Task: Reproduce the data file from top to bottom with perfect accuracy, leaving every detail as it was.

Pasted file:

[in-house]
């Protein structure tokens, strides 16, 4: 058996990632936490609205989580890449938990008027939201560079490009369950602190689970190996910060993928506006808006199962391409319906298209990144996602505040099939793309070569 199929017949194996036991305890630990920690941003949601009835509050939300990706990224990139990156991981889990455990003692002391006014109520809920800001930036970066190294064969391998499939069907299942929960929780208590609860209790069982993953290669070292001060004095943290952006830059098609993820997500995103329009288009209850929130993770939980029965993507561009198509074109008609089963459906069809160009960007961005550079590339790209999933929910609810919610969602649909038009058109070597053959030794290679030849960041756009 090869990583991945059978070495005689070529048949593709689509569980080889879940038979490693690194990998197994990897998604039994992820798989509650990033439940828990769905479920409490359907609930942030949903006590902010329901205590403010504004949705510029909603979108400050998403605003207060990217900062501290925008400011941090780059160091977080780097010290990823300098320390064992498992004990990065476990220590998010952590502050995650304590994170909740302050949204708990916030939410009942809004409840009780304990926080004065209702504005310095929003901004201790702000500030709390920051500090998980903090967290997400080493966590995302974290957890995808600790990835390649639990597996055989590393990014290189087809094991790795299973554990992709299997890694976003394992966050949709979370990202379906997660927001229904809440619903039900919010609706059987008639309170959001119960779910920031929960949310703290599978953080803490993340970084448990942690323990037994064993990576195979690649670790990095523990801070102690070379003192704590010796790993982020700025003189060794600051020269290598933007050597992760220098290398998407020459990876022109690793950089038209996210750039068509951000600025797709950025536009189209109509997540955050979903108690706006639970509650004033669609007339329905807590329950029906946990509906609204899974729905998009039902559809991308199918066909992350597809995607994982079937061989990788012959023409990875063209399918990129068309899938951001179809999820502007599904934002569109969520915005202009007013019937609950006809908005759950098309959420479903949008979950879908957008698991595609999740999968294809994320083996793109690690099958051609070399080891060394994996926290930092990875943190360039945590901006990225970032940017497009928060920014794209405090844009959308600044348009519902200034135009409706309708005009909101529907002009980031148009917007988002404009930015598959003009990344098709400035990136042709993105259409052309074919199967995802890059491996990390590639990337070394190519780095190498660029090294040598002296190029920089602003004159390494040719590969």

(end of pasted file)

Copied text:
[in-house]
């Protein structure tokens, strides 16, 4: 058996990632936490609205989580890449938990008027939201560079490009369950602190689970190996910060993928506006808006199962391409319906298209990144996602505040099939793309070569 199929017949194996036991305890630990920690941003949601009835509050939300990706990224990139990156991981889990455990003692002391006014109520809920800001930036970066190294064969391998499939069907299942929960929780208590609860209790069982993953290669070292001060004095943290952006830059098609993820997500995103329009288009209850929130993770939980029965993507561009198509074109008609089963459906069809160009960007961005550079590339790209999933929910609810919610969602649909038009058109070597053959030794290679030849960041756009 090869990583991945059978070495005689070529048949593709689509569980080889879940038979490693690194990998197994990897998604039994992820798989509650990033439940828990769905479920409490359907609930942030949903006590902010329901205590403010504004949705510029909603979108400050998403605003207060990217900062501290925008400011941090780059160091977080780097010290990823300098320390064992498992004990990065476990220590998010952590502050995650304590994170909740302050949204708990916030939410009942809004409840009780304990926080004065209702504005310095929003901004201790702000500030709390920051500090998980903090967290997400080493966590995302974290957890995808600790990835390649639990597996055989590393990014290189087809094991790795299973554990992709299997890694976003394992966050949709979370990202379906997660927001229904809440619903039900919010609706059987008639309170959001119960779910920031929960949310703290599978953080803490993340970084448990942690323990037994064993990576195979690649670790990095523990801070102690070379003192704590010796790993982020700025003189060794600051020269290598933007050597992760220098290398998407020459990876022109690793950089038209996210750039068509951000600025797709950025536009189209109509997540955050979903108690706006639970509650004033669609007339329905807590329950029906946990509906609204899974729905998009039902559809991308199918066909992350597809995607994982079937061989990788012959023409990875063209399918990129068309899938951001179809999820502007599904934002569109969520915005202009007013019937609950006809908005759950098309959420479903949008979950879908957008698991595609999740999968294809994320083996793109690690099958051609070399080891060394994996926290930092990875943190360039945590901006990225970032940017497009928060920014794209405090844009959308600044348009519902200034135009409706309708005009909101529907002009980031148009917007988002404009930015598959003009990344098709400035990136042709993105259409052309074919199967995802890059491996990390590639990337070394190519780095190498660029090294040598002296190029920089602003004159390494040719590969």